Bromazepam works by affecting a neurotransmitter in the brain called gamma-aminobutyric acid (GABA), enhancing its effects. This slows or reduces certain brain activity, thereby resulting in a calming effect, helping to reduce the symptoms of anxiety [6][7].

How is bromazepam usually taken?

Bromazepam is available as a tablet, in 3mg and 6mg strengths, which must be swallowed whole, without crushing.

For the treatment of anxiety, your doctor will likely prescribe between 6-18mg per day, which will be split into 2-4 doses to be taken at set times throughout the day [1]. This dose can be increased, if necessary, up to a maximum daily dose of 60mg [2], although typically this is not required as lower doses have been found to be effective, while the risk of dependency increases the more you take [8][9].

Your prescription will depend on the severity of your mental health condition, your age and weight, your response to the medication, and any physical health conditions you have, as these can all impact the effectiveness of the medication and the risk of side effects [1].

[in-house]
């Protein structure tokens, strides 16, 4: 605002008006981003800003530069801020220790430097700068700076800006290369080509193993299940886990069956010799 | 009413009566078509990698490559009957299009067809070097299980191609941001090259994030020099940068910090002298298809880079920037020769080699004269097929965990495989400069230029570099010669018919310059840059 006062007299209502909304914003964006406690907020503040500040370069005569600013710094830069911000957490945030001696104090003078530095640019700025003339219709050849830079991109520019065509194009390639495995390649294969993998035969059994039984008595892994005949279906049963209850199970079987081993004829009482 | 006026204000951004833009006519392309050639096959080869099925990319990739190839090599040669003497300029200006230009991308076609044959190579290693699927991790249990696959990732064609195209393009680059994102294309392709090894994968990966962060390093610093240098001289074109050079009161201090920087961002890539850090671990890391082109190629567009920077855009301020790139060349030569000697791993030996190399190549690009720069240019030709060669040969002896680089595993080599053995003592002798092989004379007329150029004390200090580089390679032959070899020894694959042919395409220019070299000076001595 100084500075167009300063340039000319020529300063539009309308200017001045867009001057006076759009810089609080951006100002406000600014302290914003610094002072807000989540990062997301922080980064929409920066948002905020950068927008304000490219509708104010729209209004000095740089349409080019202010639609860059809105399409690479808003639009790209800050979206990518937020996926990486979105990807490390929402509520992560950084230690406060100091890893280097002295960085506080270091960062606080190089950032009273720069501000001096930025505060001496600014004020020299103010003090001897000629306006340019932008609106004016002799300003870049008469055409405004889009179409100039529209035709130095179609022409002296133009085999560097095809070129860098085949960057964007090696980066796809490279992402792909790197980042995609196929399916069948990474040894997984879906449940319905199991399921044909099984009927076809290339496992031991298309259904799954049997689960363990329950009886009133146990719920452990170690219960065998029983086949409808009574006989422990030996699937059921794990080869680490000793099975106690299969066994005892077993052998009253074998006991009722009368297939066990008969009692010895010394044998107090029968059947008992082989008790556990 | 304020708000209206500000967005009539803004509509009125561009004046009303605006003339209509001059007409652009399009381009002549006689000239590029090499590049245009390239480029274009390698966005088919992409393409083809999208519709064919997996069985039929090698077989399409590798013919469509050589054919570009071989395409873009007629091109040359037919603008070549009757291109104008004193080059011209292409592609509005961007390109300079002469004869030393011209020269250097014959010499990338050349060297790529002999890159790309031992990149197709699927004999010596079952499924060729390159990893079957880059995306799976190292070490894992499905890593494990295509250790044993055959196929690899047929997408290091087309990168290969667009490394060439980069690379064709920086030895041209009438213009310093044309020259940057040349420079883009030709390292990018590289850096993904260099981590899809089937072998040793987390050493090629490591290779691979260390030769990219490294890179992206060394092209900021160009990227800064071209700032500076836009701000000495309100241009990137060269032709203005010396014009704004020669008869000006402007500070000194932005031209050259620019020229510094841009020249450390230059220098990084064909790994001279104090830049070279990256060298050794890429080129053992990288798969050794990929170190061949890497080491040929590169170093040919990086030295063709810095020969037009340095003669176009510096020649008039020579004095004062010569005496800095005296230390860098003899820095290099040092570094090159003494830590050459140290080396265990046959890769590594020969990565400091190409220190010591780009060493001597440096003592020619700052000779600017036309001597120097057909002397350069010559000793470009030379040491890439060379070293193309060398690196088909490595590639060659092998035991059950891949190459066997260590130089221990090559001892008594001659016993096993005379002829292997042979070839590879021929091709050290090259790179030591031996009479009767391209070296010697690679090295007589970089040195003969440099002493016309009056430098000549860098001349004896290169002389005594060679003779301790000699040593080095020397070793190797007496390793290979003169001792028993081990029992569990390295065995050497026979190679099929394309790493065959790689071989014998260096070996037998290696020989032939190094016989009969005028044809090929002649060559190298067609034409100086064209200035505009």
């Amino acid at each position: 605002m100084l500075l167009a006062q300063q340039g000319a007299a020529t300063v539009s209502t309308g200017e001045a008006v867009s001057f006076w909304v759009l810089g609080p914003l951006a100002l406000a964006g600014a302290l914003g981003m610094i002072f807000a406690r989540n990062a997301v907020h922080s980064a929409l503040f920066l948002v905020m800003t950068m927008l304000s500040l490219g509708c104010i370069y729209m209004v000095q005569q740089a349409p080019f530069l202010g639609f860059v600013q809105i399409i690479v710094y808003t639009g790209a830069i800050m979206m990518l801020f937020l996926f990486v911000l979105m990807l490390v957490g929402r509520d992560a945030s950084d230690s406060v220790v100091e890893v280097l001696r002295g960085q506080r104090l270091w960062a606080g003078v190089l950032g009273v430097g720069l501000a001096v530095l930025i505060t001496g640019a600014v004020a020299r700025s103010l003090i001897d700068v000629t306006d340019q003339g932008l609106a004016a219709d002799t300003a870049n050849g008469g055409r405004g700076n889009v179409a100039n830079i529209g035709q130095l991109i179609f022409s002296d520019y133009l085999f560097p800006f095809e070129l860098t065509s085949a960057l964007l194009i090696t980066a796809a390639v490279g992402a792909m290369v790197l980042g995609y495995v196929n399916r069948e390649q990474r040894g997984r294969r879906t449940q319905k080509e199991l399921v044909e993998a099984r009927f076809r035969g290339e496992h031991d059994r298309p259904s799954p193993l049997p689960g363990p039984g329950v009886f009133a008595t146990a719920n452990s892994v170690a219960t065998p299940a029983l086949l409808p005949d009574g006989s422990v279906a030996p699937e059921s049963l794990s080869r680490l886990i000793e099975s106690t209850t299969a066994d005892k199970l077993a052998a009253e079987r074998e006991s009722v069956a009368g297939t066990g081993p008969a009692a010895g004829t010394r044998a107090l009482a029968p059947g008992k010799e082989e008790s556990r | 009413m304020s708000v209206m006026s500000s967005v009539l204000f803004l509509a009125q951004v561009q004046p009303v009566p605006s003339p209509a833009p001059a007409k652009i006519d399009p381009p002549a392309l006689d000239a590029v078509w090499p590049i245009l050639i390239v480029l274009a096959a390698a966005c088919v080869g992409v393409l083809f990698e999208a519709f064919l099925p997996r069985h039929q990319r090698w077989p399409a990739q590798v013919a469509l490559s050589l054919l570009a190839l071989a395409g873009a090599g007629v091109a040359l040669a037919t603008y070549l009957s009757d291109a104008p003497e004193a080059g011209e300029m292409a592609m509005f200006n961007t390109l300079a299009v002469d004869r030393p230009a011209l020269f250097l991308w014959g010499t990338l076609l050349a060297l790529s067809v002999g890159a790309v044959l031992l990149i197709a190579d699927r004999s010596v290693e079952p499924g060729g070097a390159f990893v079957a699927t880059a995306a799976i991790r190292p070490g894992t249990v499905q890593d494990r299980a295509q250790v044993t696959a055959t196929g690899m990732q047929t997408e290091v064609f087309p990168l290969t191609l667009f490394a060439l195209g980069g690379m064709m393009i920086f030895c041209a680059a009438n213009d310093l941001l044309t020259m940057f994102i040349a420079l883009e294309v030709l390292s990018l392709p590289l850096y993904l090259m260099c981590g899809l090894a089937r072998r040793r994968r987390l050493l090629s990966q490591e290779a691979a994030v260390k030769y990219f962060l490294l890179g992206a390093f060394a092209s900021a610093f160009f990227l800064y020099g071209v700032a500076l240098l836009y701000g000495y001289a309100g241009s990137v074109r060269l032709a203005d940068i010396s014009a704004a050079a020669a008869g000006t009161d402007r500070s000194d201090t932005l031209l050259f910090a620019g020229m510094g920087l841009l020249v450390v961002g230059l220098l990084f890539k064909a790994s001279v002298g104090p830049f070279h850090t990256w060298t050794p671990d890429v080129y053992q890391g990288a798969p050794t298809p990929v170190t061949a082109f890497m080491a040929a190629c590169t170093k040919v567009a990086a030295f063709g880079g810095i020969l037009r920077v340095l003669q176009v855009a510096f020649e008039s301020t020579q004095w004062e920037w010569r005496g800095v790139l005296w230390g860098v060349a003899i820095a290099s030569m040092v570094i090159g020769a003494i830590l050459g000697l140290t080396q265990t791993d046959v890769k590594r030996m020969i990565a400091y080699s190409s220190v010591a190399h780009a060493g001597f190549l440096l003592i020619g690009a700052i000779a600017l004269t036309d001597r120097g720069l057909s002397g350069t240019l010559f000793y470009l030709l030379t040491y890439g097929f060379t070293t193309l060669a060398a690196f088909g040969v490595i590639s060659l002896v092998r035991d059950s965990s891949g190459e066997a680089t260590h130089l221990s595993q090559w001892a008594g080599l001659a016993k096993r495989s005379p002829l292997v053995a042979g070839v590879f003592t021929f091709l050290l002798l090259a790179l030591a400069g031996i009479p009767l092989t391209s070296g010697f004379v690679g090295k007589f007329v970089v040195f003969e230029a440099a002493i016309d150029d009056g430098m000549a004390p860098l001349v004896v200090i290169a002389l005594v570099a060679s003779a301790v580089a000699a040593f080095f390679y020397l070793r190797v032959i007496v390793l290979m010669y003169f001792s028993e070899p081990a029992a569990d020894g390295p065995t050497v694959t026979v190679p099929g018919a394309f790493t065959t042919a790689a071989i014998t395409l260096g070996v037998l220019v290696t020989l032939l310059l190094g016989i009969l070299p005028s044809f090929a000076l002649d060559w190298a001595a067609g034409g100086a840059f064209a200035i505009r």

It is important that you take your medication exactly as prescribed by your doctor, as taking too much, intentionally missing doses, or suddenly starting or stopping this medication can cause adverse effects.

If you forget to take your medication, you can take it as soon as you remember, or if it is close to the next dosage time, skip that dose and just take the next. Never take double your prescribed dose of bromazepam.